Looking at the paucity of deadly jihadist attacks in the United States, political scientist John Mueller argues that America is suffering under a “terrorism delusion.” More Americans die each year from accidentally drowning in bathtubs. According to Mueller, this shows we’re grossly overstating the risk of jihadist terrorism, and devoting far too many resources to preventing it.

The costs of a terrorist attack extend beyond the immediate victims.

There are two problems with this logic. First, Mueller fails to consider the possibility that the reason there aren’t many terrorist attacks is America’s efforts to prevent them. After all, more Americans die each year from bathtub accidents than from nuclear bombs, but that doesn’t mean we should be unconcerned about the latter.

Additionally, the costs of a terrorist attack extend beyond the immediate victims. If someone accidentally drowns in a bathtub, it hurts that individual, along with people close to them. But terrorist attacks cause greater psychological, political, and economic damage.

Consider the Boston Marathon bombing. The attack killed three people, which Mueller would label a relatively small cost. However, the bombs also injured over 200, all of whom required medical care. Some, such as those who lost legs, will endure reduced productivity and ongoing medical costs throughout their lives, while many more suffered psychological harm, adding additional ongoing costs to the total. To that number we have to add the money spent on police overtime and other expenses associated with the ensuing manhunt, as well as the lost productivity from shutting down the economic center of Boston. And those are just the measurable financial costs that Mueller ignores.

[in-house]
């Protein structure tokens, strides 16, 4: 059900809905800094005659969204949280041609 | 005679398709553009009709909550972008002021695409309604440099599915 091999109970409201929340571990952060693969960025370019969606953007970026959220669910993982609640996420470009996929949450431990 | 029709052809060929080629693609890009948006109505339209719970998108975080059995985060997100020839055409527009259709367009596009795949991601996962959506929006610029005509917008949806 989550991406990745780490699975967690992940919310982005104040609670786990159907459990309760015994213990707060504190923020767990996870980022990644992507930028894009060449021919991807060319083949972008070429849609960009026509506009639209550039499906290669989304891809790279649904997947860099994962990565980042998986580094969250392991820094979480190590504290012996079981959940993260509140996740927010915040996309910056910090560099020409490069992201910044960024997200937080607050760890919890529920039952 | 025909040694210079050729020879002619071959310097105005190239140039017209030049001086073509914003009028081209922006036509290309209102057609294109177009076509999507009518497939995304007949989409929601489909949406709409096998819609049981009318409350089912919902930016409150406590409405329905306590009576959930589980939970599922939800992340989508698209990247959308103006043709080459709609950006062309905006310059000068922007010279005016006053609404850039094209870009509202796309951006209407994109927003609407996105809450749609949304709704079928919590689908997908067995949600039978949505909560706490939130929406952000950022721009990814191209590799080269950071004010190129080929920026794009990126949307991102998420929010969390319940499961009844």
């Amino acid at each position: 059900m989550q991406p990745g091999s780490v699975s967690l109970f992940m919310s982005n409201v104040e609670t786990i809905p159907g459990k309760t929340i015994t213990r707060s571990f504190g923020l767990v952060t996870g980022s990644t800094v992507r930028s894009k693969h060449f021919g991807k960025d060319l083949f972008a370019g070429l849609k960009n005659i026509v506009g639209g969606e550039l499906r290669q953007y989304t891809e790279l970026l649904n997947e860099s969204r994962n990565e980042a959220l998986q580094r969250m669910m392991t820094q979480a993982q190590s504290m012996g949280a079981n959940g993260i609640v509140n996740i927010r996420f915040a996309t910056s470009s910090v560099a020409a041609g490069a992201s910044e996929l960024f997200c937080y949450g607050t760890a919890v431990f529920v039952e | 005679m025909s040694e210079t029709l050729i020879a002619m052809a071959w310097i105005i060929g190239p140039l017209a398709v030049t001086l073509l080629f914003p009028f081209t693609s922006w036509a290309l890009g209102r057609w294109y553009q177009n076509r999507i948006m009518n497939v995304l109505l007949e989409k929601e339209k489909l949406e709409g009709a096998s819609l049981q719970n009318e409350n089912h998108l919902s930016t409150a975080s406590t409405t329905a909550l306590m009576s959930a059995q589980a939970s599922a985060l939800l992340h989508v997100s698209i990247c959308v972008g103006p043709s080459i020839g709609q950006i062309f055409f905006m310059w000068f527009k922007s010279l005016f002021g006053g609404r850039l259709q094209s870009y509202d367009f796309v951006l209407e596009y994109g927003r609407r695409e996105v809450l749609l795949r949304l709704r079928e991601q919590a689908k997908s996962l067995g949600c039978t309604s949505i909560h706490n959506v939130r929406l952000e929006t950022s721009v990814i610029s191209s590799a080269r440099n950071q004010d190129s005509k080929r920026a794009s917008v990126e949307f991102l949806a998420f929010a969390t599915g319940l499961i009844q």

In addition to harming the victims and their friends and families, the Boston Marathon bombing hurt the city of Boston and the surrounding area, the long-distance-racing community, Americans in general, and many others worldwide. The United States may exaggerate the threat of terrorism, but it is not unreasonable to treat the cost of a terrorist attack as considerably higher than the cost of a similar number of deaths from bathtub drownings, lightning strikes, and other more frequent but less resonant causes of death.

To some extent, that’s true of mass shootings as well, even those that are not political in nature (and thus terrorist attacks in themselves). Though these two types of violence are not identical, they’re more similar to each other than to bathtub drownings.

Nevertheless, terrorism has the ability to upend the political landscape, potentially baiting countries into self-defeating actions abroad or excessive restrictions on liberty at home. Jihadism is threatening because it’s an international movement involving organizations capable of professional operations  —  9/11, the 2015 Paris attacks  —  and inspiring self-starters.

Akayed Ullah  —  the 27-year-old who failed to kill anyone in the NYC subway attack  —  is one of those self-starters. He told investigators he did it in retaliation for U.S. airstrikes against ISIS in Syria and elsewhere, but he was radicalized online and acted on his own, without training or instructions. ISIS found out about Ullah the same way the rest of us did.

Self-starters are very difficult to stop in advance, because they lack connections to known terrorists that intelligence agencies can trace. Even those on the FBI’s radar  —  such as Boston Marathon bomber Tamerlan Tsarnaev, or Orlando night-club shooter Omar Mateen  —  usually do not commit jailable offenses before executing their attacks.